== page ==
by the government soon after independence in 1947 and a strategy of
import substitution (IS) industrialization was adopted through an
over-valued exchange rate, use of quantitative controls on imports
and the export taxes on principal agricultural exports: cotton and
jute. Though some policies of 1950s were continued in 1960s, a number
of new policies in the realm of economic management were adopted.
Pakistan’s economy suffered as well as benefited from international
events in 1970s. Pakistan started liberalizing the economy with the
help of IMF and World Bank in 1982-83 with a view to improving the
efficiency of the economy by increasing the role of the private sector.
Most of these reforms were implemented by mid-1980s. The process
of liberalization started during 6th Five-Year-Plan (1983-88) and was
implemented with great force after 1988. The government pursued
vigorous trade liberalization in the beginning of 1990s. Like many
other developing countries, Pakistan has made noteworthy efforts to
integrate its economy with rest of the world through foreign trade,
investment and other macroeconomic policies (Afzal 2006a). Pakistan’s
trade suffers from a number of problems that includes concentration
in composition and markets, lack of market access to major trading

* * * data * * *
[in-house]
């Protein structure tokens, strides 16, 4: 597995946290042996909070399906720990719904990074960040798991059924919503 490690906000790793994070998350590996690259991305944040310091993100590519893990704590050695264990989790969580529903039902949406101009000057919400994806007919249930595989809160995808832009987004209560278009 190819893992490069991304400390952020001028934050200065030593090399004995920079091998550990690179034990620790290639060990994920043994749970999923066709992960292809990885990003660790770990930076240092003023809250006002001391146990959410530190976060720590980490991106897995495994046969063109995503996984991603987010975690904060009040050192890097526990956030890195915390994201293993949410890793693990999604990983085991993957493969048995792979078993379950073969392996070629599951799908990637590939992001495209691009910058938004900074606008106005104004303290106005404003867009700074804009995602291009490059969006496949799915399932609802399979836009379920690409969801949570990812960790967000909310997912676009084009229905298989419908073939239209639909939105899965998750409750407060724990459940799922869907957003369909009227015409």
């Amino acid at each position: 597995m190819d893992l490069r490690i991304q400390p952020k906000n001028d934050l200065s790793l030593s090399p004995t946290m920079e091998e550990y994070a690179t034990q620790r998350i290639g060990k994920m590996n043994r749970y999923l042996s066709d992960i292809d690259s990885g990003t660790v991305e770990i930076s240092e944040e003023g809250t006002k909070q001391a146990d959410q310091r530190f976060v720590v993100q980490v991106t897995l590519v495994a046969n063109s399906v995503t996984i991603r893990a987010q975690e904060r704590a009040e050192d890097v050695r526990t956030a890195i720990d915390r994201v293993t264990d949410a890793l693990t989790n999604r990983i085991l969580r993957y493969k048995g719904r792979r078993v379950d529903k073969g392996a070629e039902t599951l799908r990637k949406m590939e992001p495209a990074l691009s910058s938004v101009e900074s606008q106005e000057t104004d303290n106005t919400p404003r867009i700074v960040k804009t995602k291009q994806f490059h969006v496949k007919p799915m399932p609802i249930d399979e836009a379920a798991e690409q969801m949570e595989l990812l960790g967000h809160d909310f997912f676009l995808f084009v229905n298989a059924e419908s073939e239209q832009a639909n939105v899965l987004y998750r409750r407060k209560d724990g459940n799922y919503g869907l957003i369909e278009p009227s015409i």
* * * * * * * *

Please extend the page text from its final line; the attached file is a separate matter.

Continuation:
partners – EU (European Union) and the US, uninspiring performance
of the economy, unfavourable international conditions, adverse terms
of trade, high population growth, lack of technological development,
etc. Although Pakistan trades with a large number of countries, its
exports are highly concentrated in few countries. More than 50 per
cent of Pakistan’s exports during 1990-99 went to seven countries,
namely, the US, Japan, Germany, UK, Hong Kong, Dubai, and Saudi
Arabia. Pakistan’s exports are highly concentrated in few items,
namely cotton group, leather group, rice, synthetic textiles, wool,
carpets and sports goods. These seven categories of exports accounted
for 84 per cent in 1990-91 but declined to 76.6 per cent in 2005-06.
Such a high degree of concentration of exports in few items leads to
instability in export earnings that also hinders smooth growth of
Pakistan’s exports (Afzal and Ali 2008).
A large number of studies have been done on the import and